Iran “had a very bad experience in the past. The United States withdrew illegally from the JCPOA, and they tried their best to destroy the JCPOA,” Abolfazl Amouei, member of the National Security and Foreign Policy Commission of Majlis (the Iranian Parliament), told the program on Sunday.
JCPOA is the acronym for the Joint Comprehensive Plan of Action, a 2015 deal between Iran and others.
The US pulled out of the deal in 2018 and returned the sanctions that it had lifted. Its allies in the deal—the UK, France, and Germany—bowed to Washington’s pressure by toeing the sanctions line as closely as possible.
The Western allies also tried but failed to trigger a “snapback” mechanism that would return the United Nations Security Council’s sanctions against the Islamic Republic.
The Austrian capital has been hosting eight rounds of negotiations since last year to examine the potential of fresh removal of the US sanctions.
“If the US is supposed to become a member of the JCPOA again…there are no guarantees that they would not do the same,” noted the legislator.
“Because of that, we need guarantees that the US would neither withdraw from the agreement again nor would it be able to use the snapback mechanism,” he said.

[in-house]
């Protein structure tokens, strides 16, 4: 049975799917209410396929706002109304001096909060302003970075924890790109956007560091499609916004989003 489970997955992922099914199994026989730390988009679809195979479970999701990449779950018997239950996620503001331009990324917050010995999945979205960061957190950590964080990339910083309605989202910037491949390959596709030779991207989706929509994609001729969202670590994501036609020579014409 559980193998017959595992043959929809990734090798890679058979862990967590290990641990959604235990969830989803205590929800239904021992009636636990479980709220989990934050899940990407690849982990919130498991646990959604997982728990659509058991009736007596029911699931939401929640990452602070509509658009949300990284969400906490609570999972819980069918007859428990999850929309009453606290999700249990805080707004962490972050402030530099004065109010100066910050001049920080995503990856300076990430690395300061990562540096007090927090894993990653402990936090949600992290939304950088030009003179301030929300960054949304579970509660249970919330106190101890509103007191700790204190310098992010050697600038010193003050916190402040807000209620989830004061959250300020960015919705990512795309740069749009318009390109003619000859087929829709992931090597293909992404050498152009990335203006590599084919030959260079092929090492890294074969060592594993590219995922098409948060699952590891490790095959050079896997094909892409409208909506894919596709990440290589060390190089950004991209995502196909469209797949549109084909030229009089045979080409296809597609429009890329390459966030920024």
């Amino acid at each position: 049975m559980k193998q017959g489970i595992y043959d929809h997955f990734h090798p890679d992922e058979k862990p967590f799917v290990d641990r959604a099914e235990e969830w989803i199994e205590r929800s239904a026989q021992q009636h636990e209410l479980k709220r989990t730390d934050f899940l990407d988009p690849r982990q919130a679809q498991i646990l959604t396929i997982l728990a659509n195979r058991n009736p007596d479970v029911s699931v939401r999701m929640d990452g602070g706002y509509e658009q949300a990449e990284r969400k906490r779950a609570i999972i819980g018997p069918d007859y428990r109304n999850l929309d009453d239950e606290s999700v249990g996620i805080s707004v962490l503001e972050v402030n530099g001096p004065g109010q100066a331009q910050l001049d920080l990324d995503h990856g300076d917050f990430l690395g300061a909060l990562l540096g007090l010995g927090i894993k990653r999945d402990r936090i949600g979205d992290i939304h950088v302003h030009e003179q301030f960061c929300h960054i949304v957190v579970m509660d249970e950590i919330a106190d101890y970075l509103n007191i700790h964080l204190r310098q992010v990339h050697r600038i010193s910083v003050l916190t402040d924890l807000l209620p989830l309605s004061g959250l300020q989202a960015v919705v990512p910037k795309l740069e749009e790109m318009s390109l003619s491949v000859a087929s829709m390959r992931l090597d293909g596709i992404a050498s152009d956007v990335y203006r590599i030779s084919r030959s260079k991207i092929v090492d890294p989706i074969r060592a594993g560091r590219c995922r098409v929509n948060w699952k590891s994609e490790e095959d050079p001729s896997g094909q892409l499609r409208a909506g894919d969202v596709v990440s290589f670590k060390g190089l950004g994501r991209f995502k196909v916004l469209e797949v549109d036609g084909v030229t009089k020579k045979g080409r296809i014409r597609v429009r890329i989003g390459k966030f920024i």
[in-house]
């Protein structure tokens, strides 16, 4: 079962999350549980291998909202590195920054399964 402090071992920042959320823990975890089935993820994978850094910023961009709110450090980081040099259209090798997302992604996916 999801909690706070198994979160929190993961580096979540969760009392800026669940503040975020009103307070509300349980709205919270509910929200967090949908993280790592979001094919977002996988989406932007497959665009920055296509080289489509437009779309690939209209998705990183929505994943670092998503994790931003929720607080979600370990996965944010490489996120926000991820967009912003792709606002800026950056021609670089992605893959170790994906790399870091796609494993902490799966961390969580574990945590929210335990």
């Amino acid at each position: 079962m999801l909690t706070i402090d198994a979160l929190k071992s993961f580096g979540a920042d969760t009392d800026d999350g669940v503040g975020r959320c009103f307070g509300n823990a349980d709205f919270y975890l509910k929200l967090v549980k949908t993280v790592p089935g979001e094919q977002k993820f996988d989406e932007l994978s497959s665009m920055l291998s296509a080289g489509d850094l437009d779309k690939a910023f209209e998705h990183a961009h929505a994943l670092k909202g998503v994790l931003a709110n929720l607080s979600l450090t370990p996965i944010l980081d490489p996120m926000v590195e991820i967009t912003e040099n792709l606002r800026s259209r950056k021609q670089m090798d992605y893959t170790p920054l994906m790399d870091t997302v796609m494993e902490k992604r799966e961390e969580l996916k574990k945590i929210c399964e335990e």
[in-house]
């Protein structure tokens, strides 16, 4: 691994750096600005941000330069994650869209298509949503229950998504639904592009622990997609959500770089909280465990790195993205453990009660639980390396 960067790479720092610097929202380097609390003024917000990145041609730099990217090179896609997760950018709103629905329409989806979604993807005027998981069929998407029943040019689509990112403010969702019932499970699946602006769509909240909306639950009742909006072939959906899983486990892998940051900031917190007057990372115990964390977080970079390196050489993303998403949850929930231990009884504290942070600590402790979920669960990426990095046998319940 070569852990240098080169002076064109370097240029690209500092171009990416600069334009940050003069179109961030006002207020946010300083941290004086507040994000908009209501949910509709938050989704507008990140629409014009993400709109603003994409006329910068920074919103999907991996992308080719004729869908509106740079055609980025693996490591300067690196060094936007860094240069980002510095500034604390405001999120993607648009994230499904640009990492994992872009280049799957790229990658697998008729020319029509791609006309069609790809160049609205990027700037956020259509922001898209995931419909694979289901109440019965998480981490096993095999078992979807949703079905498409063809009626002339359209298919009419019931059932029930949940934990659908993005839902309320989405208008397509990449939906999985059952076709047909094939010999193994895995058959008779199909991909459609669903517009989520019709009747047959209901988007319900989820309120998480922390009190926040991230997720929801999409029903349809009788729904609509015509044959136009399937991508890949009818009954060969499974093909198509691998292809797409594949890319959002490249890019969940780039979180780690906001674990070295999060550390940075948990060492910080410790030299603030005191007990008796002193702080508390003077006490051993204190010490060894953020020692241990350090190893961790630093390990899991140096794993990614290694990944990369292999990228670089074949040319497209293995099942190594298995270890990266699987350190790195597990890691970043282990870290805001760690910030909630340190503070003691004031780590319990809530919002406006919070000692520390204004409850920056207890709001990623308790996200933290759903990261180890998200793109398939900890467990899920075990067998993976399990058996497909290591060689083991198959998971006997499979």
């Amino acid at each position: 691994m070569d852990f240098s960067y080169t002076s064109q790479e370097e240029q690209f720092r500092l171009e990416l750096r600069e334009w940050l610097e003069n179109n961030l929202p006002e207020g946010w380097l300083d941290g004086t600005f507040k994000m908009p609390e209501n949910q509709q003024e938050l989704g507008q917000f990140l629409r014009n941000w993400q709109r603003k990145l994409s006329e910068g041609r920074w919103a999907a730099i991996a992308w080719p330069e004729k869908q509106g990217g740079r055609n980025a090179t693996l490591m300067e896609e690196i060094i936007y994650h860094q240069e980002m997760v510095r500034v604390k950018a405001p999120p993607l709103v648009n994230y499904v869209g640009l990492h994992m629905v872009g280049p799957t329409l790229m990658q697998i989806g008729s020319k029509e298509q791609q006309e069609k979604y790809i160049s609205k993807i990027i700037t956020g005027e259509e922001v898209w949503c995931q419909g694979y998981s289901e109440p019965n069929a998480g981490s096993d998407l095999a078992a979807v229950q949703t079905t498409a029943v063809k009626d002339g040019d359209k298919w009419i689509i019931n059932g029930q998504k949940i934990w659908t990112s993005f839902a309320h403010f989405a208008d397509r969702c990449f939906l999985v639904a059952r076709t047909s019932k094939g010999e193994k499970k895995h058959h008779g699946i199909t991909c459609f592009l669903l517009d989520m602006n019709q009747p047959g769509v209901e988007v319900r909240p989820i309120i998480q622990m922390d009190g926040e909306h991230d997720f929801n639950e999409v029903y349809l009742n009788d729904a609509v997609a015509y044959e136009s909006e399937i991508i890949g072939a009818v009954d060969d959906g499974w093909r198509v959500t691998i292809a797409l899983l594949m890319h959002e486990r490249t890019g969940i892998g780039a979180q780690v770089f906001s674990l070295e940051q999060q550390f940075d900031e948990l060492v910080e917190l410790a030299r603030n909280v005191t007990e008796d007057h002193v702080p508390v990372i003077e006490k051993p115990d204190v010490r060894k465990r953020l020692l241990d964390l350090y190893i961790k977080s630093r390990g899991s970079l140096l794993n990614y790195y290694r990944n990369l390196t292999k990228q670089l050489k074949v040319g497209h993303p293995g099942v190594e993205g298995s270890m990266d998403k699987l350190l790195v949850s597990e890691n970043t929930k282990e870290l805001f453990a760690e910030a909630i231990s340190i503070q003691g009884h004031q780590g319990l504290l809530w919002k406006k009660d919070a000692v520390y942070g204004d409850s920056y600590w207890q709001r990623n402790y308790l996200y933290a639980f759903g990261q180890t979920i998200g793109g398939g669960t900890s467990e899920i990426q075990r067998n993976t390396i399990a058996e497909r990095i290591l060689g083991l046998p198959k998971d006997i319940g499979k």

Also joining the program, Mohammad Marandi, an advisor to the Iranian negotiation team, likewise asserted that the Iranian negotiators were trying to make sure that “history does not repeat itself.”
“Unfortunately, in 2015, the Iranian side was subject to a verification process that was led by the International Atomic Energy Agency, but the other side did not have that sort of verification process,” he added.
“The negotiations are very tough, and, obviously, Western countries are very antagonistic. Iran is using all the leverage that it has, and its negotiators are also being very tough at the table.”
Asked about the type of sanctions that the Iranian side was trying to have removed through the negotiations, Marandi said the Iranian representatives were targeting all the sanctions that were imposed under former US President Donald Trump’s so-called “maximum pressure” campaign, including the coercive economic measures that are linked to Iran’s nuclear program, regional alliances, and missile defense capabilities.
An overwhelming majority of Iranian legislators issued a statement on Sunday, calling on the administration of President Ebrahim Raeisi to adhere to Iran’s red lines as the talks inch forward in Vienna.
They said the US government– and its European allies France, Germany, and the United Kingdom – have shown they are not bound by any agreement over the past few years, so Iran must learn from the experience and set clear red lines.
The red lines, according to the lawmakers, include guarantees by the United States and the three European signatories of the JCPOA that they will not abandon a potential agreement and use “the snapback mechanism” again. They also asserted that all sanctions imposed under “false excuses” must be removed.